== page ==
We stopped talking about our wedding. We stopped blogging. We stopped dreaming. What about the invites we had sent out? How would we explain it? What could we do? We went to a bank for help – they literally told us to change careers.
I was working on a musical at the time and one of the dancers I was working with sent me a message one night saying that she would like to buy us our first drink when we got to New York and did I have a bank account that she could put money into? I remember sobbing when I received that message and thanked her profusely for the offer.
Then I got a message from another dancer. And an actor. Then a costume designer asked if we needed help with our wedding outfits.
Another actor asked if we had a registry. A singer asked what shows we were going to see. What were we going to do about flowers? Had we bought our shoes yet? Had we planned a hens’ party? What could they do? How could they help?
It was humbling and devastating. We were always the helpers and the tables had turned on us. As hard as it was for our pride we accepted the offers. We thanked everyone profusely.
We had the beautiful souls at the NZ Opera wardrobe department design and create Theresa’s suit. They deconstructed one of my Nana’s dresses that I had worn once as a costume and recreated it as a beautiful dress.
They found deals on the material; they wouldn’t let us see receipts and refused to let us pay for their time. We will never be able to thank them enough for their kindness, love, and enthusiasm.
After a push from some colleagues, we started an online gift registry of shows that we wanted to see in New York.
Feeling a bit foolish, we posted it on our blog that we had been sharing on Facebook and promised to share reviews of the shows. The response was overwhelming.
We had people from all walks of life come out of the woodwork – people that we had worked on school productions with; studied with; crew we had worked with; professional actors who had talked with us about our passion for musicals; community theatre performers who had been impacted when we helped their productions; our close friends; people who wished to stay anonymous… in the end it resulted in nearly $3000 USD and we could breathe… the little money we had put aside for show tickets could pay off the last few things for our trip. We were off thanks to a group of generous souls.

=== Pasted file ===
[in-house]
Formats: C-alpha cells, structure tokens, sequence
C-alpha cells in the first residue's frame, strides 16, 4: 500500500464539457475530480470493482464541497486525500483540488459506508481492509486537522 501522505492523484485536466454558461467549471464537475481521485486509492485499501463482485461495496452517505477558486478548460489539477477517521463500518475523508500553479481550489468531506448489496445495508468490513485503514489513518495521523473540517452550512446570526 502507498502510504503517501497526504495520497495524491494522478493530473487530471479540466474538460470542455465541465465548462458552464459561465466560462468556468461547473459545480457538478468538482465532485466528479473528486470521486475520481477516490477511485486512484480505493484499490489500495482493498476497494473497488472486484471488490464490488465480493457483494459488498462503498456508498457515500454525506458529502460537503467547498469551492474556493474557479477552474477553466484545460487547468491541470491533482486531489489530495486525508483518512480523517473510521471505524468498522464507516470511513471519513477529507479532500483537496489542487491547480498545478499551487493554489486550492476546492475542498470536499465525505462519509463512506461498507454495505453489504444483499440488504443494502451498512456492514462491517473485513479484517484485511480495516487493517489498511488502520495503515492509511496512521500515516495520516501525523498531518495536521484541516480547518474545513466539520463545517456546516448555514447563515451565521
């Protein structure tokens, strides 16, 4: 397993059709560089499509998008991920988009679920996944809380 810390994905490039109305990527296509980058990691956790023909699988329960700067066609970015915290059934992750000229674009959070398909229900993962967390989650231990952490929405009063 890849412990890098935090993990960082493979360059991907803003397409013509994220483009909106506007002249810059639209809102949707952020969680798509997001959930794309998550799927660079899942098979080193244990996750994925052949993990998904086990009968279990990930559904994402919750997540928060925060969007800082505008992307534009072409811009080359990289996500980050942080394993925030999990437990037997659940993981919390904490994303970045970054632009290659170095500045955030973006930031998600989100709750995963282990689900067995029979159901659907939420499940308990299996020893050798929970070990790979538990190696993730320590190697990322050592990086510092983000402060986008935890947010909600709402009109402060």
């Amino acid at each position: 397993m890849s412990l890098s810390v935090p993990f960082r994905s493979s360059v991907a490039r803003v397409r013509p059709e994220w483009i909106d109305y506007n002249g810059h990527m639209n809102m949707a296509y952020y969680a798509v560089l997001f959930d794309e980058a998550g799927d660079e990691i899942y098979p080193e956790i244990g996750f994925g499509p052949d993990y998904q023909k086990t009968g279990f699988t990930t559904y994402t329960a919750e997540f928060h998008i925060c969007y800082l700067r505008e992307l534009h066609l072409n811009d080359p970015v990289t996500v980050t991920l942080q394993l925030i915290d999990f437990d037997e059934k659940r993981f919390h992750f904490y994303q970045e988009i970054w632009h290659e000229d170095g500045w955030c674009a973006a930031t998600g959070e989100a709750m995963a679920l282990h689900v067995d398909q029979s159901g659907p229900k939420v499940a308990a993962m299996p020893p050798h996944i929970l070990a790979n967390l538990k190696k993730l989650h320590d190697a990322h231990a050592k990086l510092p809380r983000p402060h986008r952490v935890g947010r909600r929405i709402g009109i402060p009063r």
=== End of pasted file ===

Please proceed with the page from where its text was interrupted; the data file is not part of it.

The Big Apple. The place. The dream. We stayed in a shoe box apartment with no room.
We got married in Central Park and we had discounts with every vendor for getting married on a Thursday. We had our closest friends – our chosen family – around us and we had the perfect wedding. Perfect. It was everything we wanted: easy; stress-free; fun.
While we were there we were incredibly fortunate and saw 30 Broadway shows in 30 days due to the generosity of others. We reviewed every show and included an official video of our favourite number, a photo of the programme, which theatre, where we sat, a selfie under the marquee, all of our thoughts and who we had to thank for the experience.
We were blogging into the early hours nearly every day but we owed it to those who helped us.
We loved Matildas and Pippinses and Mormonses. We cried with Christopher in the Curious Incident of the Dog in the Night Time; we cheered for the French Revolution with the cast of Les Miserables; we mourned the broken dreams of Hedwig and her angry inch. We stood at every chance for an ovation and we enjoyed tearing apart the shows that we hated.
We had the budget for one meal a day. We kept half-time pop tarts in our bags, trail mix in our pockets and drank only water. We did everything we could possibly do for free. Our mementoes are playbills, photos, and memories.
It was nothing like we thought it was going to be. It was so, so much better and we had so many people living with us and through us along the way. The very same people who helped to make it happen.